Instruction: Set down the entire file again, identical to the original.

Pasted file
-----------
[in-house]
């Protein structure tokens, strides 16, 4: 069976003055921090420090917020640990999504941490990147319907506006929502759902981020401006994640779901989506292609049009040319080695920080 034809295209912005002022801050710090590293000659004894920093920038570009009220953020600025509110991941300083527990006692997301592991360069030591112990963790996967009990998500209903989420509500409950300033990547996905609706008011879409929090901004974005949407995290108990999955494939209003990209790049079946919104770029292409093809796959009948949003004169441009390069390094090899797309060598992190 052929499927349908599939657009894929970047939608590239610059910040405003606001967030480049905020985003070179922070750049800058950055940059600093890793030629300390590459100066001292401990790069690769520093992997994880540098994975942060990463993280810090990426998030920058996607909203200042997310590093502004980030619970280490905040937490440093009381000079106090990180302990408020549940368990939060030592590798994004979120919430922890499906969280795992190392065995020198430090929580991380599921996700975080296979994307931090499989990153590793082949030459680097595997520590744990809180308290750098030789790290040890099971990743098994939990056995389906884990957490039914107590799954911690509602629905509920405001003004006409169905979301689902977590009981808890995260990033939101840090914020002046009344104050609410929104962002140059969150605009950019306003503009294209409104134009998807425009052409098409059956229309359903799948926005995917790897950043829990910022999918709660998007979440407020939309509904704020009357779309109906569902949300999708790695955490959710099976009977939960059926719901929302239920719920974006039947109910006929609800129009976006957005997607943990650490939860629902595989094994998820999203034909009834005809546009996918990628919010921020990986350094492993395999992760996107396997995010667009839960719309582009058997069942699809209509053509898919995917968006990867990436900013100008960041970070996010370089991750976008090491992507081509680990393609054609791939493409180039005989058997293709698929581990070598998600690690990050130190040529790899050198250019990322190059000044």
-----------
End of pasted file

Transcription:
[in-house]
């Protein structure tokens, strides 16, 4: 069976003055921090420090917020640990999504941490990147319907506006929502759902981020401006994640779901989506292609049009040319080695920080 034809295209912005002022801050710090590293000659004894920093920038570009009220953020600025509110991941300083527990006692997301592991360069030591112990963790996967009990998500209903989420509500409950300033990547996905609706008011879409929090901004974005949407995290108990999955494939209003990209790049079946919104770029292409093809796959009948949003004169441009390069390094090899797309060598992190 052929499927349908599939657009894929970047939608590239610059910040405003606001967030480049905020985003070179922070750049800058950055940059600093890793030629300390590459100066001292401990790069690769520093992997994880540098994975942060990463993280810090990426998030920058996607909203200042997310590093502004980030619970280490905040937490440093009381000079106090990180302990408020549940368990939060030592590798994004979120919430922890499906969280795992190392065995020198430090929580991380599921996700975080296979994307931090499989990153590793082949030459680097595997520590744990809180308290750098030789790290040890099971990743098994939990056995389906884990957490039914107590799954911690509602629905509920405001003004006409169905979301689902977590009981808890995260990033939101840090914020002046009344104050609410929104962002140059969150605009950019306003503009294209409104134009998807425009052409098409059956229309359903799948926005995917790897950043829990910022999918709660998007979440407020939309509904704020009357779309109906569902949300999708790695955490959710099976009977939960059926719901929302239920719920974006039947109910006929609800129009976006957005997607943990650490939860629902595989094994998820999203034909009834005809546009996918990628919010921020990986350094492993395999992760996107396997995010667009839960719309582009058997069942699809209509053509898919995917968006990867990436900013100008960041970070996010370089991750976008090491992507081509680990393609054609791939493409180039005989058997293709698929581990070598998600690690990050130190040529790899050198250019990322190059000044």